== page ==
The Euro-Crisis and the Swiss Franc/ Euro Exchange Rate

The EURO crisis measured on the CHF/EUR exchange rate and new ways to quantify ex-ante the costs of potential political decisions.

In the years 2010/2011, the CHF/EUR exchange rate (i.e. the number of Swiss francs needed to buy one euro) was declining at high volatility. This was viewed by the Swiss National Bank (SNB) as highly detrimental to the export-oriented Swiss economy. On September 6, 2011, the SNB announced that it would act with the utmost determination in order to keep the CHF/EUR exchange rate above 1.20. Figure 1 shows that this announcement (indicated by the first vertical dashed line) had an immediate effect on the market exchange rate. The SNB defended this guarantee level until January 2015. The observed exchange rate came very close to 1.20 during the height of the European debt crisis in summer 2012 and again at the end of 2014, when Reuters reported that the European Central Bank (ECB) was considering large-scale open market transactions. One week before the official announcement of this new and massive Quantitative Easing program of the ECB (but well after corresponding rumors had spread in the market), the SNB abandoned the guarantee at 10:30 CET on January 15, 2015 (second vertical dashed line).


We calculate/recover the “true” (hidden) CHF/EUR FX rate, which would have prevailed without the guarantee, see Figure 2. This hidden exchange rate can be considered as an indicator to quantify the severity of the EURO-crisis (assuming that the strengthening of the CHF was a market bet against the EURO).


Furthermore, we summarize the literature on quantifying ex-ante the economic consequences of potential/announced political decisions using forward-looking traded financial derivatives as options and credit default swaps. We will focus on four major events: (a) Brexit referendum in order to “unleash” Great Britain from the European union, (b) US election 2016 with the candidate Donald Trump, who announced that, if elected, he would impose tariffs of 35% on many goods imported from Mexico to protect U.S. industry and have a wall built along the U.S.–Mexico border, (c) the run-up to the last French presidential elections, with Le Pen as potential President and d) the bargaining of the the Northern League with the Five Stars in Italy (and the not officially announced threat to leave the EURO) in the bargaining rounds before forming a government. I will show that politics might effectively create huge costs for society, which, however, can be anticipated ex-ante.  For the first two cases (a) Brexit and (b) Trump implied volatilities of traded options are used to estimate the effect on the exchange rates GBP/USD and MXN/USD, for (c) France election and (d) Italian politics information on additional costs in terms of higher credit spreads of government bonds can be recovered from traded credit default swaps.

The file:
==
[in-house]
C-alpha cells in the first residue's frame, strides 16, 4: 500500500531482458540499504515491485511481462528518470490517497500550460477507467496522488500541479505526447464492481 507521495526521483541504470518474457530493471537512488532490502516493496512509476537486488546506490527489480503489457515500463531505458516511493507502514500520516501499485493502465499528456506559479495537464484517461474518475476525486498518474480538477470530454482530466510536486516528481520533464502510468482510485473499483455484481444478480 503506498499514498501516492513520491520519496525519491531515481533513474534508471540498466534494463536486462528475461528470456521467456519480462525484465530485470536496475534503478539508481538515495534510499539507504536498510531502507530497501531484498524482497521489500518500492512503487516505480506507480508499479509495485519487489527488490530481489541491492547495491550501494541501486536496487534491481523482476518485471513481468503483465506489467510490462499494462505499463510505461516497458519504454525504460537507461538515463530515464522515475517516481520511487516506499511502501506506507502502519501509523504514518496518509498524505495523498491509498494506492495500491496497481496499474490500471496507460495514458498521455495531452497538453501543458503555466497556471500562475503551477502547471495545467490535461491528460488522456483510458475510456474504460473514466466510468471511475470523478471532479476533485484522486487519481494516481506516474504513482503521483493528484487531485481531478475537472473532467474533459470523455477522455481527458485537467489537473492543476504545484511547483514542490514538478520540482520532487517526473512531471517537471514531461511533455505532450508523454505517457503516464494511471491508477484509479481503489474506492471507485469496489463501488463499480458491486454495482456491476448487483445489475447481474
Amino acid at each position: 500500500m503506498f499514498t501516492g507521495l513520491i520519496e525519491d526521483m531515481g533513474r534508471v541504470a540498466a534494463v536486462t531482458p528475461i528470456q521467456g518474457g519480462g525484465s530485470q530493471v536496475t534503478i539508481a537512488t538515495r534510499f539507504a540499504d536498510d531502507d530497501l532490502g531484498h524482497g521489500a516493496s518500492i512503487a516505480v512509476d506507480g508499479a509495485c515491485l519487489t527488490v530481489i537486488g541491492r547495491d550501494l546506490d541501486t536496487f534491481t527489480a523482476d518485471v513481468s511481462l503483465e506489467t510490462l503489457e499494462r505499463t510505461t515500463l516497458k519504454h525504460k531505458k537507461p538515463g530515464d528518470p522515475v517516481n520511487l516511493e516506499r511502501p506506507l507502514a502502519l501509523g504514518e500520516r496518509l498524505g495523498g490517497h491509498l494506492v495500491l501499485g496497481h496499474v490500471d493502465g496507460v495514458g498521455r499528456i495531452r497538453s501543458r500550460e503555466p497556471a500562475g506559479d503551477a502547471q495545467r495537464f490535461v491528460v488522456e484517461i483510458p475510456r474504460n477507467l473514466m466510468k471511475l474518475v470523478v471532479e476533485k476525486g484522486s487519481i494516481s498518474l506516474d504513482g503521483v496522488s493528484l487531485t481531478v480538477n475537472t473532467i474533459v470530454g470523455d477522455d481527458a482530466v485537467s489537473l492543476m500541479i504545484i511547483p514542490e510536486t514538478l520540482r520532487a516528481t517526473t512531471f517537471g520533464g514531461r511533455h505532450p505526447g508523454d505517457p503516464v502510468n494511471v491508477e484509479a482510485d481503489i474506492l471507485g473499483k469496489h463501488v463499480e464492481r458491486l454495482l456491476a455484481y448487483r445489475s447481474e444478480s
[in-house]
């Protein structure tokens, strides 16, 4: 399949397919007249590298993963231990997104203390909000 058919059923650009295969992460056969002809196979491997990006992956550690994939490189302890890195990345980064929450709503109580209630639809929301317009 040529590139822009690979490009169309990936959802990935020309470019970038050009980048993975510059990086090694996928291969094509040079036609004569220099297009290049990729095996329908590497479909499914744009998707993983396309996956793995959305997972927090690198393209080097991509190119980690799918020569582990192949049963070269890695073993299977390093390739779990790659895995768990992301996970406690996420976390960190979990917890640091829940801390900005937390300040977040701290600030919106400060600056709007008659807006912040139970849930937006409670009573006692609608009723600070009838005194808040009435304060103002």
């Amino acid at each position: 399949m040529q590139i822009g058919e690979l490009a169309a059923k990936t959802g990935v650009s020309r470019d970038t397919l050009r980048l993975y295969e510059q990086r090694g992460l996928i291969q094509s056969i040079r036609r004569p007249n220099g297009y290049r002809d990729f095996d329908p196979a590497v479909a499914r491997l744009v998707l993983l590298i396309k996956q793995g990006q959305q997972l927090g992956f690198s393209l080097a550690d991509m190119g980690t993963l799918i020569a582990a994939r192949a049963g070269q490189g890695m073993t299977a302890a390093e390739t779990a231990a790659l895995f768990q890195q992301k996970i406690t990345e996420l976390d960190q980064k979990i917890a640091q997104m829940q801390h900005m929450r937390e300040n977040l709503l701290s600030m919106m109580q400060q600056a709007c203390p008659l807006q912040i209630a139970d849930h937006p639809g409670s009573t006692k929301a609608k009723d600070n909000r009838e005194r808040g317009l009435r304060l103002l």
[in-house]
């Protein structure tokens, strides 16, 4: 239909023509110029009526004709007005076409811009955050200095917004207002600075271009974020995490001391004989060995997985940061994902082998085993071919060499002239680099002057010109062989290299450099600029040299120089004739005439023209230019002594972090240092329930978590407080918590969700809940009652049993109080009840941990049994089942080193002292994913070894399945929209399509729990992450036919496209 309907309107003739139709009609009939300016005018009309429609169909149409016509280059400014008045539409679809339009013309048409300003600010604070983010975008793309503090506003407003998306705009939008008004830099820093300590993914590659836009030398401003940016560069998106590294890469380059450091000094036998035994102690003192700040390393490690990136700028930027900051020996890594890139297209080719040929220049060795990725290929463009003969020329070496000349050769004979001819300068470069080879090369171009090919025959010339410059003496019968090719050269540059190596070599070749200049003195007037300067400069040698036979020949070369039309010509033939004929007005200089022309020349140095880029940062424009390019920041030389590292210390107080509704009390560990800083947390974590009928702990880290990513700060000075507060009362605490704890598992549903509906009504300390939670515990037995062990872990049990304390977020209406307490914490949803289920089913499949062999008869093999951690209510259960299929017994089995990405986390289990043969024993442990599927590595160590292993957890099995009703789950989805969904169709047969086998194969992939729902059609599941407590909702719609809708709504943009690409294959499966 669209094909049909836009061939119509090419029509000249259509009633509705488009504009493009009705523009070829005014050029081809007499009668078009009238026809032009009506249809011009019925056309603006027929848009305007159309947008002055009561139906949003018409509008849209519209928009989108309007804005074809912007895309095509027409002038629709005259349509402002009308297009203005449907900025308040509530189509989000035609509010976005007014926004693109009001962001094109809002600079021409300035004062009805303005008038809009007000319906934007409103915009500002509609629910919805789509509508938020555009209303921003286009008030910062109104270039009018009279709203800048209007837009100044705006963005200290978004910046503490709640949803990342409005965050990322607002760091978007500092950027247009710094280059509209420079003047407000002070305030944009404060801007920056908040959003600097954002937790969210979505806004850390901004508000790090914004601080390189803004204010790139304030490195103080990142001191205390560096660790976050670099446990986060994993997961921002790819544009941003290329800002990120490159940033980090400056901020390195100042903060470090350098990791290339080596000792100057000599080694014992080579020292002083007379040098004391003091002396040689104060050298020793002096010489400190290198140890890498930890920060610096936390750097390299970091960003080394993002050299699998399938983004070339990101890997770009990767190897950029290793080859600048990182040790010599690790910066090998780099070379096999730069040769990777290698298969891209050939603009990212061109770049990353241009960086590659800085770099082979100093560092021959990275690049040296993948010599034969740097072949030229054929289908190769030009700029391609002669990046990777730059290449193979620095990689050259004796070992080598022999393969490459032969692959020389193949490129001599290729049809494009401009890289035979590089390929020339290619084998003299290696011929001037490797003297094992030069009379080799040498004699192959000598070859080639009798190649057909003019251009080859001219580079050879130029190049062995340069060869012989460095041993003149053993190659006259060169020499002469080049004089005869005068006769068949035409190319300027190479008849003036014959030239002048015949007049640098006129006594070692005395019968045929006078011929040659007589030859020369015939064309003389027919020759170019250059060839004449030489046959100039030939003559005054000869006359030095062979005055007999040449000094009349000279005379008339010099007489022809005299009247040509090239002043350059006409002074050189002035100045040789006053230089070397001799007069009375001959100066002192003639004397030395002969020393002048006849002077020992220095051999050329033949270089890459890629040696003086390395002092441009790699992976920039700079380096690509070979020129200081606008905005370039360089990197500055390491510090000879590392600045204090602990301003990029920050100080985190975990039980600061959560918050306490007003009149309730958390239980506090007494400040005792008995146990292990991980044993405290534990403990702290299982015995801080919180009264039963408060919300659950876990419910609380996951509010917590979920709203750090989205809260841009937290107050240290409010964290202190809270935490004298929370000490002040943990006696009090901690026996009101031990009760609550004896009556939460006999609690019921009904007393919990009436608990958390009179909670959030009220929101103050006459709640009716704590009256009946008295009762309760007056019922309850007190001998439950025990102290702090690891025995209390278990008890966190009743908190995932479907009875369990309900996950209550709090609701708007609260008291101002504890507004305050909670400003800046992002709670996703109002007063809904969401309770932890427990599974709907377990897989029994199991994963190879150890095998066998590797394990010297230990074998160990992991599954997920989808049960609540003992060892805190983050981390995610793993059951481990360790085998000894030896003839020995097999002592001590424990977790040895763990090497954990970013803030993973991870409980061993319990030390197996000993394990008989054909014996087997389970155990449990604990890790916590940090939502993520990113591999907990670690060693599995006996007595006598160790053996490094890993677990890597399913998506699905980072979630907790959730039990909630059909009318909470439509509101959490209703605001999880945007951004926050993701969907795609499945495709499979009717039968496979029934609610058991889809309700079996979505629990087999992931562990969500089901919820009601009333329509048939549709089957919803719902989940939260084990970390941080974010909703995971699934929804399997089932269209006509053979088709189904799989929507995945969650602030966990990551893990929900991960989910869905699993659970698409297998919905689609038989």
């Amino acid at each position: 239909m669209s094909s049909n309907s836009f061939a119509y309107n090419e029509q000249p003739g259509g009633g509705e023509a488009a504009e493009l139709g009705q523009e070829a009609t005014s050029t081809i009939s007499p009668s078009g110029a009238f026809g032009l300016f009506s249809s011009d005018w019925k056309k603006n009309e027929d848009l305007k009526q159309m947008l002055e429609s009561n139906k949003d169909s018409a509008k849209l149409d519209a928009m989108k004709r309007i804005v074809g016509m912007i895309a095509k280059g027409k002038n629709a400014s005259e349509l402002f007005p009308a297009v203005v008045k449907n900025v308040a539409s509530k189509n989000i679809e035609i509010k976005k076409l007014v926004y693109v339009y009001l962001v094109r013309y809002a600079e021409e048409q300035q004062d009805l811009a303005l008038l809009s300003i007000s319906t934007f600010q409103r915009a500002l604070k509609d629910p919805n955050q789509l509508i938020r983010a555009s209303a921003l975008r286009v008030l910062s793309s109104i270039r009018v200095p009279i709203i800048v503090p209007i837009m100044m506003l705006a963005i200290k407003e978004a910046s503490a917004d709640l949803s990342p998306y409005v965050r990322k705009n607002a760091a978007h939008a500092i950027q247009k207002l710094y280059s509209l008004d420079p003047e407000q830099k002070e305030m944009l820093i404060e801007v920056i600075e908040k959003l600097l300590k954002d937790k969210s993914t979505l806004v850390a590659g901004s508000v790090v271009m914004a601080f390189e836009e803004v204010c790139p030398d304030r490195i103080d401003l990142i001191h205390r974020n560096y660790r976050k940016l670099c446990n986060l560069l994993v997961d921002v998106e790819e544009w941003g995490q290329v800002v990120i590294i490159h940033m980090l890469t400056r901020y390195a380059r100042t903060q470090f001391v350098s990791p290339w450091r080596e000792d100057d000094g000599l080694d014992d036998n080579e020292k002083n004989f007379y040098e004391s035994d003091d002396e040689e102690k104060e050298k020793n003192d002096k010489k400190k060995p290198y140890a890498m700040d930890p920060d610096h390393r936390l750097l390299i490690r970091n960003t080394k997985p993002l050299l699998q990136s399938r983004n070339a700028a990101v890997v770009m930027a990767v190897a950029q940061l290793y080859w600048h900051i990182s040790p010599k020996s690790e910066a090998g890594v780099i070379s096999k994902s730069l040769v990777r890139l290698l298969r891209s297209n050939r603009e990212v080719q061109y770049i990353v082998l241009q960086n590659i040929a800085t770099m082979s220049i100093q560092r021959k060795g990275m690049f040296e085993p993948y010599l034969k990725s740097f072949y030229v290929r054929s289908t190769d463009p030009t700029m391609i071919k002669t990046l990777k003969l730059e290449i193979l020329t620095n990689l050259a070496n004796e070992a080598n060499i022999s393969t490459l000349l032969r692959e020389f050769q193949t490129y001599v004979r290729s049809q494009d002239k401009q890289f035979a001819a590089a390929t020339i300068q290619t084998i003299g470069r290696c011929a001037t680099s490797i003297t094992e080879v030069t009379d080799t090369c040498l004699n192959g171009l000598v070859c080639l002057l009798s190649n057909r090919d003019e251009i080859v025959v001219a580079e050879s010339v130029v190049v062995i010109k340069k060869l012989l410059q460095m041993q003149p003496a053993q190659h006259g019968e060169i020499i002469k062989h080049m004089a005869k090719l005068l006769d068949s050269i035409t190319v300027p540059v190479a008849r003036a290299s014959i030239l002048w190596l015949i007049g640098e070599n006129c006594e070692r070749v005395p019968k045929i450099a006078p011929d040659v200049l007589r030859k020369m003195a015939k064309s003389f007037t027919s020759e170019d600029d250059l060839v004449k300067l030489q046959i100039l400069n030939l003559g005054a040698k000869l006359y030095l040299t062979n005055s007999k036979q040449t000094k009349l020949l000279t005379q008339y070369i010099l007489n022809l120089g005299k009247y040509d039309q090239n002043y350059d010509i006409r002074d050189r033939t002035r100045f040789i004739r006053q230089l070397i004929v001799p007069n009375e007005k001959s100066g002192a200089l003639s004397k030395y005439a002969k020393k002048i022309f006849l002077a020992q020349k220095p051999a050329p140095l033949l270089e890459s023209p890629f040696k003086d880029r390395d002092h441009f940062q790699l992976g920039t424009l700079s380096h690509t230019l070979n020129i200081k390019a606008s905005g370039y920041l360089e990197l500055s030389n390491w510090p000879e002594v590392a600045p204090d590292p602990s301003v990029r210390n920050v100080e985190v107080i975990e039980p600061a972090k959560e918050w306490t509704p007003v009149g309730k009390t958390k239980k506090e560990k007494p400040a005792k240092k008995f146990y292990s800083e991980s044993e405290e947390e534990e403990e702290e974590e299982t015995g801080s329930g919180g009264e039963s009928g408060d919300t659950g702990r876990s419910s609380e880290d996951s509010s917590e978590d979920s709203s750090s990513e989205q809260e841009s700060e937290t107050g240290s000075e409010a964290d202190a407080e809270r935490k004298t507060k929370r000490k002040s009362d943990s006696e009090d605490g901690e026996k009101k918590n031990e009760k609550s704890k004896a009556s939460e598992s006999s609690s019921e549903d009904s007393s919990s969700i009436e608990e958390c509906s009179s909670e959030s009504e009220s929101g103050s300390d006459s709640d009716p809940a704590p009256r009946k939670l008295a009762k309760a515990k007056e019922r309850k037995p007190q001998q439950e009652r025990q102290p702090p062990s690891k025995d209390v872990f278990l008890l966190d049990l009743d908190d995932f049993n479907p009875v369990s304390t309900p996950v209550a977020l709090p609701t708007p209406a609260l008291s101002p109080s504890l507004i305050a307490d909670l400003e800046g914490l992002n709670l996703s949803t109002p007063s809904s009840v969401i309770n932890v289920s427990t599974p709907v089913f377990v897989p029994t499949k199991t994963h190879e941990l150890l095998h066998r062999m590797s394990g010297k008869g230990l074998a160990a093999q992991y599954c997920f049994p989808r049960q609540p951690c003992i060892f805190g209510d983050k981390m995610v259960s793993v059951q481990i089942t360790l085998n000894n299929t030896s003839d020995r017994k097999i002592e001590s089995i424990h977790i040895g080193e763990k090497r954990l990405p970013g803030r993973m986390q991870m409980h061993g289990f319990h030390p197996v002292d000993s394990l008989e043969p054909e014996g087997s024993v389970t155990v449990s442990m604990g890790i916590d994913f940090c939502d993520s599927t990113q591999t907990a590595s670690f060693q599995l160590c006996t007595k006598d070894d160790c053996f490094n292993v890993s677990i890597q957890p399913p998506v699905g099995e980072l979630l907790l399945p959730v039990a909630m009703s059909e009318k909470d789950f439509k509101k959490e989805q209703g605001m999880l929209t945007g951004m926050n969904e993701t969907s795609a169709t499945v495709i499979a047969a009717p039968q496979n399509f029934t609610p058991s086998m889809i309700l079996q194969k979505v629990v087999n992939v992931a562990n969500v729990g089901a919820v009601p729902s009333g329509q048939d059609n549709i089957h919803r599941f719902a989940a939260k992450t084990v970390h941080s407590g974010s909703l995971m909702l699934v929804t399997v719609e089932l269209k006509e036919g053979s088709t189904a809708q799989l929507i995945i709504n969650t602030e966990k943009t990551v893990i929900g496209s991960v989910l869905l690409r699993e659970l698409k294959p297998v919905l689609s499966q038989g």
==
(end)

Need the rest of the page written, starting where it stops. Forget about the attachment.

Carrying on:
The views expressed in this article reflect only the position of the author and not necessarily the one of the BRIDGE Network Blog.

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